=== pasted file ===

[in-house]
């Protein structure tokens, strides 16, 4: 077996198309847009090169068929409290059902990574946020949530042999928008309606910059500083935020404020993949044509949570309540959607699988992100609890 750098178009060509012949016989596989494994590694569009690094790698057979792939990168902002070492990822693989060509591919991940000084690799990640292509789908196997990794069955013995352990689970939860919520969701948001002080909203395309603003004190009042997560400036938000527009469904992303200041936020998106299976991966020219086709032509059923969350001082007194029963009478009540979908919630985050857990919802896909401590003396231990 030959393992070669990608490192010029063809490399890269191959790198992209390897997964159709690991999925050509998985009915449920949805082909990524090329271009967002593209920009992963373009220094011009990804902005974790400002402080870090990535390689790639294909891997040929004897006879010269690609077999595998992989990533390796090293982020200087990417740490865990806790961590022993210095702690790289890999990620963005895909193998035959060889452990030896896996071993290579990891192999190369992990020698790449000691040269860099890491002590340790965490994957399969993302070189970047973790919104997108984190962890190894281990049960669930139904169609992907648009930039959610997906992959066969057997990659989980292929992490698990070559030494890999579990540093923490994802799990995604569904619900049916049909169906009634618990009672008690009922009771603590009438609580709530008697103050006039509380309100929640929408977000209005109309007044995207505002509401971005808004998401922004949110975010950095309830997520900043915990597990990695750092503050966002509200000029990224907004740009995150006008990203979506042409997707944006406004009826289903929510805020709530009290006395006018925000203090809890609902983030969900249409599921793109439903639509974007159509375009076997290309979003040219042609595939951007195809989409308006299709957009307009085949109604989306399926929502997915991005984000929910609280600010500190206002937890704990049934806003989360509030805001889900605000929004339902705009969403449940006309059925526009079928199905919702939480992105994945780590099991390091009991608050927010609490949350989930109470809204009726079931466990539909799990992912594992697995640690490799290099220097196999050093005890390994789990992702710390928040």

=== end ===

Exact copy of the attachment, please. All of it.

[in-house]
């Protein structure tokens, strides 16, 4: 077996198309847009090169068929409290059902990574946020949530042999928008309606910059500083935020404020993949044509949570309540959607699988992100609890 750098178009060509012949016989596989494994590694569009690094790698057979792939990168902002070492990822693989060509591919991940000084690799990640292509789908196997990794069955013995352990689970939860919520969701948001002080909203395309603003004190009042997560400036938000527009469904992303200041936020998106299976991966020219086709032509059923969350001082007194029963009478009540979908919630985050857990919802896909401590003396231990 030959393992070669990608490192010029063809490399890269191959790198992209390897997964159709690991999925050509998985009915449920949805082909990524090329271009967002593209920009992963373009220094011009990804902005974790400002402080870090990535390689790639294909891997040929004897006879010269690609077999595998992989990533390796090293982020200087990417740490865990806790961590022993210095702690790289890999990620963005895909193998035959060889452990030896896996071993290579990891192999190369992990020698790449000691040269860099890491002590340790965490994957399969993302070189970047973790919104997108984190962890190894281990049960669930139904169609992907648009930039959610997906992959066969057997990659989980292929992490698990070559030494890999579990540093923490994802799990995604569904619900049916049909169906009634618990009672008690009922009771603590009438609580709530008697103050006039509380309100929640929408977000209005109309007044995207505002509401971005808004998401922004949110975010950095309830997520900043915990597990990695750092503050966002509200000029990224907004740009995150006008990203979506042409997707944006406004009826289903929510805020709530009290006395006018925000203090809890609902983030969900249409599921793109439903639509974007159509375009076997290309979003040219042609595939951007195809989409308006299709957009307009085949109604989306399926929502997915991005984000929910609280600010500190206002937890704990049934806003989360509030805001889900605000929004339902705009969403449940006309059925526009079928199905919702939480992105994945780590099991390091009991608050927010609490949350989930109470809204009726079931466990539909799990992912594992697995640690490799290099220097196999050093005890390994789990992702710390928040």